Systemic inflammation is a crucial target for the treatment of COVID-19 pneumonia, as the severity of the respiratory disease seems to be linked to the upregulation of inflammatory cytokines by creating a “cytokine storm,” producing interleukin (IL)-6, IL-1, tumor necrosis factor (TNF) and interferon-γ. The exaggerated synthesis of IL-6 can lead to an acute severe systemic inflammatory response. It should be noted that cytokine blockers and Jak inhibitors were considered for clinical therapy of COVID-19 acute respiratory distress syndrome[11-13]. Interestingly, TNF inhibition has also been suggested in selected patients with high IL-6 levels. Indeed, when TNF is blocked, there is a serial decrease of IL-6 and IL-1 within 12 h in patients with active rheumatoid arthritis. A reduction of adhesion molecules and vascular endothelial growth factor was observed as well. Nevertheless, no definitive treatment has been approved. Therefore, many hypotheses but few certainties are present. In particular, COVID-19 outcomes in patients with IBD immunomodulant/immunosuppressive treatments remains under debate.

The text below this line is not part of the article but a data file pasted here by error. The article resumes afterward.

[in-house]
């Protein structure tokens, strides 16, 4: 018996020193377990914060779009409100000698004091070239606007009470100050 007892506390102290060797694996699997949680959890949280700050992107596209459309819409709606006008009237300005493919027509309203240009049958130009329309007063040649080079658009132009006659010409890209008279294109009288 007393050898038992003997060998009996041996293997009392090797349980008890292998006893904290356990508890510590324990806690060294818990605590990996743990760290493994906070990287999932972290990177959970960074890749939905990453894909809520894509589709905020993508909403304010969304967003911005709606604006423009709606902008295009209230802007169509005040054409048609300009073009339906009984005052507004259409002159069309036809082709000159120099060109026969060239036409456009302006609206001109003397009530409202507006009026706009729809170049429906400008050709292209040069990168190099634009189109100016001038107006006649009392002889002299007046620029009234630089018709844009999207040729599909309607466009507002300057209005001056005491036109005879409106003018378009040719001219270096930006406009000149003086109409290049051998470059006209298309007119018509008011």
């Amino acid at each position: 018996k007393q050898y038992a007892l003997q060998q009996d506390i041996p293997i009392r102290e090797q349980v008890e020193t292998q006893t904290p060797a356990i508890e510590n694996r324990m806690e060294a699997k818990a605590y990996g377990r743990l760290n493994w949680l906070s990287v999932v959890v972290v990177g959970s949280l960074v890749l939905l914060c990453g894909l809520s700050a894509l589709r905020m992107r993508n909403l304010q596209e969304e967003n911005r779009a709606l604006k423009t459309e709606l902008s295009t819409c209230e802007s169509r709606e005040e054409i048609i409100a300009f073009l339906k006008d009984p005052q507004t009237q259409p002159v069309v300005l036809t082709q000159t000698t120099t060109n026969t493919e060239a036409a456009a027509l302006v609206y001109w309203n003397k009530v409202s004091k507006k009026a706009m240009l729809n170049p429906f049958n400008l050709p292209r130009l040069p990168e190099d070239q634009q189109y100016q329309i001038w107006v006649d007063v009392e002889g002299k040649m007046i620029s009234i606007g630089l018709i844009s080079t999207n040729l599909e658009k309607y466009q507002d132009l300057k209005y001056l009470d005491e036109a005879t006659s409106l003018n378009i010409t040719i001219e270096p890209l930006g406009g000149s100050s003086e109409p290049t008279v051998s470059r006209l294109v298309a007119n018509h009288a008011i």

The present study aimed to investigate the prevalence of SARS-CoV-2 antibody positivity and COVID-19 disease severity in an IBD cohort, in both symptomatic and asymptomatic patients and to evaluate the correlation with clinical/therapeutic variables.
MATERIALS AND METHODS
We conducted a prospective cohort study. The informed consent for the study was obtained from all the patients in accordance with the World Medical Association’s 2008 Declaration of Helsinki: Ethical Principles for Medical Research Involving Human Subjects. The privacy rights of patients were always observed. All authors had access to the study data and reviewed and approved the final manuscript.
Cohort of patients affected by IBD (Crohn’s disease or ulcerative colitis). From April 22, 2020 to May 31, 2020, each IBD patient followed-up at ASST Cremona was offered to participate in the study. The patients were consecutively enrolled.